Who Was Jacob Leisler?
Best known as a leader of a 1689 New York rebellion bears his name, Jacob Leisler was a prominent merchant, land developer, and exponent of Reformed religious fundamentalism and Orangist political ideology. He was intimately bound to the social, economic, and political development of New Netherland and New York for three decades, from his arrival in 1660 as a soldier for the Dutch West India Company until his execution for treason in 1691.
Jacob Leisler was born in Frankfurt-am-Main to a prominent Calvinist family that included grandfather Dr. Jacob Leisler (chief councilor to the Counts of Oettingen), father Reverend Jacob Victorian Leisler (pastor of the Frankfurt-am-Main French Reformed church), and noted Huguenot theologian Simon Goulart. His brothers Johann Adam and Frantz were bankers who financed the Duchy of Württemberg and other Protestant states. As a member of the Calvinist elite, Leisler liaised with several political and intellectual figures of his day, including Dutch artist Henri Couturier, New England divines Cotton and Increase Mather, and Orangist English exiles in Rotterdam such as Gilbert Burnet, Earl of Shrewsbury Charles Talbot, and Earl of Monmouth Charles Mordaunt.
Leisler catapulted to fame in 1689 when he assumed the role of King William III’s governor of New York in the wake of England’s Glorious Revolution. He thereupon implemented a government based on direct popular representation that had wide impact from the Chesapeake to New England. The following year he initiated and hosted English America’s first intercolonial congress and organized the first intercolonial military action independent of British authority. Leisler’s administration of New York split the province into two distinct camps aligned with the Regent and Orangist factions in the United Provinces and the Whig and Tory factions in England. According to some historians, the legacy of this split is America’s unique two-party system. Other historians view Leisler’s Rebellion as a forerunner of the American Revolution.
Remembering Jacob Leisler
For a number of reasons, modern-day American scholars have neglected Jacob Leisler. Much of his correspondence is in Dutch, French, or German. For decades following his execution in 1691, anti-Leislerians in New York attempted to eradicate him from the public record. The anti-German hysteria of World War I also discouraged study of the German-born Leisler. Furthermore, his papers are strewn throughout New York, Connecticut, Maryland, Massachusetts, and Virginia, as well as Germany, Holland, France, England, and the West Indies. The broad notoriety that Leisler enjoyed in the eighteenth and nineteenth centuries resulted in a strong collectors’ market that further contributed to this scattering of his manuscripts. As a result, the Jacob Leisler Papers Project is required to search well beyond the government offices and local archives that would logically hold the papers of an important figure.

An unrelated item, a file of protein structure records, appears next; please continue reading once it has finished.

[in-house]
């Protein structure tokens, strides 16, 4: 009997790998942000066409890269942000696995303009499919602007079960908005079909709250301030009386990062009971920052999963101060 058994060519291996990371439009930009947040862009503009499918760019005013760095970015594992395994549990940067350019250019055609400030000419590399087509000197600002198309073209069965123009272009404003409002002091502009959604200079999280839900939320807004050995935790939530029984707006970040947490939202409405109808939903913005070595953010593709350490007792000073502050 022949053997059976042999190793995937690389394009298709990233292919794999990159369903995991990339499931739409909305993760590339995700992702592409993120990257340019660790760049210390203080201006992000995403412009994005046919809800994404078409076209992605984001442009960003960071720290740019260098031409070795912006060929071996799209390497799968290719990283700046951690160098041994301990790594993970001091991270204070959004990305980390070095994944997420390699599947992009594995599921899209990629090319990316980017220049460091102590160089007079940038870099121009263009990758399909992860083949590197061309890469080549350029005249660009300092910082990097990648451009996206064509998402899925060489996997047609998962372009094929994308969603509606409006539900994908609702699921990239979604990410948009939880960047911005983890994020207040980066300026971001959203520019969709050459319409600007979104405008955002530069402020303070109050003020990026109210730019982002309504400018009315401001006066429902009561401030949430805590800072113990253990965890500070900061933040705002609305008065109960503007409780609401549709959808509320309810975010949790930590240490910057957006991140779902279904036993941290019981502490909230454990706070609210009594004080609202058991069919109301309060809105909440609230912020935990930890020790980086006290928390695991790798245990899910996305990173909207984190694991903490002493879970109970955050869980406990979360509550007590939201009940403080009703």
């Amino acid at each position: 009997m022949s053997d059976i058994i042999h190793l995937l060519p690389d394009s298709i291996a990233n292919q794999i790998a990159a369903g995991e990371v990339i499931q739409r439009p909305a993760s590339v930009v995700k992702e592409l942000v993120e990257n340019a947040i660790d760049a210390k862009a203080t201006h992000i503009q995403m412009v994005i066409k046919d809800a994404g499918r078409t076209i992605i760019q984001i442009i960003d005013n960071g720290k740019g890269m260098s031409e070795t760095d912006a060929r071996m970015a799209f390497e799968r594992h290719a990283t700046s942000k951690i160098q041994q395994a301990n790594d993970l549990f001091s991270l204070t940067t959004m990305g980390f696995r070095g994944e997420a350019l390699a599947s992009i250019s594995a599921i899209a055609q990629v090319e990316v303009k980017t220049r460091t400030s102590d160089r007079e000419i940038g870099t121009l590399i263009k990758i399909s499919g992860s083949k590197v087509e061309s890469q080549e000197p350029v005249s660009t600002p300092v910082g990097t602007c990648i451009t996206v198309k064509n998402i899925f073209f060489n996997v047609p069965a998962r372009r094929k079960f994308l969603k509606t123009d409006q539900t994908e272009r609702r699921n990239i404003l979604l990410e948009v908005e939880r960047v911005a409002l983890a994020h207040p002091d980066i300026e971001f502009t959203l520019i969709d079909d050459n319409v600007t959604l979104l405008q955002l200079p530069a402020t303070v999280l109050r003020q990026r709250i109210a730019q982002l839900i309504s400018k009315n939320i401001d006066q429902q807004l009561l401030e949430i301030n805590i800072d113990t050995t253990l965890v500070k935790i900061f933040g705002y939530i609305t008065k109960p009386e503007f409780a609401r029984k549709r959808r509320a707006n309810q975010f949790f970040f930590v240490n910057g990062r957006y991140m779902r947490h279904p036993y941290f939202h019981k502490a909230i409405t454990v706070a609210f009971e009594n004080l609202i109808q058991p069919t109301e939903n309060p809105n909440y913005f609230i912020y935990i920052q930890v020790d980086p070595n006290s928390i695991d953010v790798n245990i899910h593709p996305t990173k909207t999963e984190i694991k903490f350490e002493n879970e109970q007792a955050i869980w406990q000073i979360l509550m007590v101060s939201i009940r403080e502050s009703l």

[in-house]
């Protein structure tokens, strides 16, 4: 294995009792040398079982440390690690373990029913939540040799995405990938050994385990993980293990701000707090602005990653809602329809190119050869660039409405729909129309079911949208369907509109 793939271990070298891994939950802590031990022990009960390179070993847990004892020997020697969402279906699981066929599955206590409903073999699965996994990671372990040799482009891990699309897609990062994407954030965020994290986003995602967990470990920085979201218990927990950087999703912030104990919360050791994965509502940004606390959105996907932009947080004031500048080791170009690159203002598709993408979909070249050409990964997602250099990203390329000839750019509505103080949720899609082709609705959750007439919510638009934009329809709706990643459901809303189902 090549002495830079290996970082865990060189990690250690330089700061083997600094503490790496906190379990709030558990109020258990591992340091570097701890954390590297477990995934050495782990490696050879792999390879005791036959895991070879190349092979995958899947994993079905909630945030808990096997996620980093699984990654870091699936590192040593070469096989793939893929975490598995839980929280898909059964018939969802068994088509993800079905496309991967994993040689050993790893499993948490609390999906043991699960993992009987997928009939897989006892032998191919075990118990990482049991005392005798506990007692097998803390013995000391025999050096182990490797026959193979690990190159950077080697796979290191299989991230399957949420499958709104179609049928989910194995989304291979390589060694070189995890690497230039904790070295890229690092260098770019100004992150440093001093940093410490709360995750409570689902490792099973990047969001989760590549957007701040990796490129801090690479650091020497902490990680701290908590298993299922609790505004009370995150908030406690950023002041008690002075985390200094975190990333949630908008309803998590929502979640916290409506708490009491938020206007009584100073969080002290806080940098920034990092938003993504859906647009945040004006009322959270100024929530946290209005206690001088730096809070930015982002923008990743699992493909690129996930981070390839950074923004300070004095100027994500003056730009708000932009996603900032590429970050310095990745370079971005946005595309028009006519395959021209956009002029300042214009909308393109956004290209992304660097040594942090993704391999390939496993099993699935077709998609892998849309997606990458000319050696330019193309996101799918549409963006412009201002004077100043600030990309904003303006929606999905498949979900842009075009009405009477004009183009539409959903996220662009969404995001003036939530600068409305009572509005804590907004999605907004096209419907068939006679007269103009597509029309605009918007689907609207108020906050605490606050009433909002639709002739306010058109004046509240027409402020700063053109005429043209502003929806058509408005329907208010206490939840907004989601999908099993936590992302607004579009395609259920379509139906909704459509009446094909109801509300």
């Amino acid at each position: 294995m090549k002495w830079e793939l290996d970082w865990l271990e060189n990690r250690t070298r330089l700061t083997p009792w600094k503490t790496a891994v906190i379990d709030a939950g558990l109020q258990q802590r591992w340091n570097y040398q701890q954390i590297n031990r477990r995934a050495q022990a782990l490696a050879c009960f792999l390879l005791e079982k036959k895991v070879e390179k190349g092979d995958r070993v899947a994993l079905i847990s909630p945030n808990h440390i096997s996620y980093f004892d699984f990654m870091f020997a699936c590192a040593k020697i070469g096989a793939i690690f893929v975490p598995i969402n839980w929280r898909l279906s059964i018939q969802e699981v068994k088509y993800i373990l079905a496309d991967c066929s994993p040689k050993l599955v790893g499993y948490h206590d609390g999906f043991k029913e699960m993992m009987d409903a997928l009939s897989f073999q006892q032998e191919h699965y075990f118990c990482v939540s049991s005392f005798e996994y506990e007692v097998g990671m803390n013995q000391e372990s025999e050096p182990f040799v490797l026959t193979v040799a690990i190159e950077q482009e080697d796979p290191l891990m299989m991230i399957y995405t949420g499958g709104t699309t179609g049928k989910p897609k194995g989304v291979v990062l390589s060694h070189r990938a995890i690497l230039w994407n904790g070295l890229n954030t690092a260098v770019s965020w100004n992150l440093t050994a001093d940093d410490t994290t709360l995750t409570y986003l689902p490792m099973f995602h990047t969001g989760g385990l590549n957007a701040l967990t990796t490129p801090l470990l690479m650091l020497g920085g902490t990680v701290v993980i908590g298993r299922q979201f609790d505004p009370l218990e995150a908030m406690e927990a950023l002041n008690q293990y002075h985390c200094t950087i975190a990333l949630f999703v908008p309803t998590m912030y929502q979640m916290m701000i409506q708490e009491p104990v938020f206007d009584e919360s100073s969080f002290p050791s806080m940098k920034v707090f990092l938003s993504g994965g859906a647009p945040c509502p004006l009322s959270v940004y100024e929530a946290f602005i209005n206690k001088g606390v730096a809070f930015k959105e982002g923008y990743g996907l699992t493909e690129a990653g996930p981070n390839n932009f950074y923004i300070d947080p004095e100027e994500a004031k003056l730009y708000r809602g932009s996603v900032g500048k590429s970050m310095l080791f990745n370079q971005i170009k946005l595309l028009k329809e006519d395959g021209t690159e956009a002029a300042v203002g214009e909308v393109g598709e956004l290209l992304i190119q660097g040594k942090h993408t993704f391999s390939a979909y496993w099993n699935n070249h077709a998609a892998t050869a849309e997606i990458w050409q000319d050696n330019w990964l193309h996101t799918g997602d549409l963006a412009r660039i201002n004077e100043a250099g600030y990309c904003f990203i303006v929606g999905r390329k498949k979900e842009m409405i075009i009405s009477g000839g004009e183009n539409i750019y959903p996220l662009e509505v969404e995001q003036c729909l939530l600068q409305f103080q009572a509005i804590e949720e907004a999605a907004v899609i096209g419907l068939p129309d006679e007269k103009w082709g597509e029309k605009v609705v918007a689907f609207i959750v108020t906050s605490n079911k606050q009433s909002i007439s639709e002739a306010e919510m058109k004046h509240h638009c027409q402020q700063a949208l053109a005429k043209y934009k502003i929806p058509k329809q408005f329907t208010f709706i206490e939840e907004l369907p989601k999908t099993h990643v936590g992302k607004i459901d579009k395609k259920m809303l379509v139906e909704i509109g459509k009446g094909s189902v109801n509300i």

The modern neglect of Leisler can also partially be attributed to the political designs and struggles of eighteenth-century New Yorkers. For decades following his execution in 1691, Leisler’s government and reforms remained a major source of factionalism within New York politics. Leislerians struggled to preserve Leisler’s legacy while anti-Leislerians attempted to eradicate his memory and strike his name from the public record. In addition, the broad notoriety Leisler enjoyed in the eighteenth and nineteenth centuries resulted in a strong collector’s market that further scattered his manuscripts. For each of these reasons, the Jacob Leisler Papers Project is required to search well beyond the government offices and local archives that would logically hold the papers of an important New York figure.
The only major published collections of Leisler’s papers appeared in 1849, when approximately 400 Leisler documents for the years 1689-1691 in the possession of the New York State Archives were printed in Volume II of the Documentary History of New-York. Compiled prior to the imposition of scholarly standards, the Documentary History of New York collection, lacking annotation, chronologically out of order, and poorly transcribed, nonetheless served as the basis for subsequent studies of both Jacob Leisler and late seventeenth-century New York. Peter R. Christoph published an excellent revised scholarly edition of this collection, The Leisler Papers 1689-1691: Files of the Provincial Secretary of New York Relating to the Administration of Lieutenant-Governor Jacob Leisler, in 2001. Another collection of Leisler material, consisting largely of documents for the months February-March 1691, were published in Volume I of the New-York Historical Society Collections in 1868.
Other than the Documentary History of New York and New-York Historical Society Collections, English-speaking students of late-seventeenth-century Dutch-speaking America have previously had available only the published papers of such English imperial officials as William Blathwayt, Edward Randolph, and Sir Edmund Andros, and the letters of such New Englanders as Samuel Sewall, and the Increase and Cotton Mather collections, which make only passing reference to events in the former Dutch colony of New Netherland. As a result, there is a large gap in the knowledge of events in New York between the 1664 conquest of New Netherland by the English and the early eighteenth century.
Calendars of documents are descriptive lists documents arranged in chronological order. The Jacob Leisler…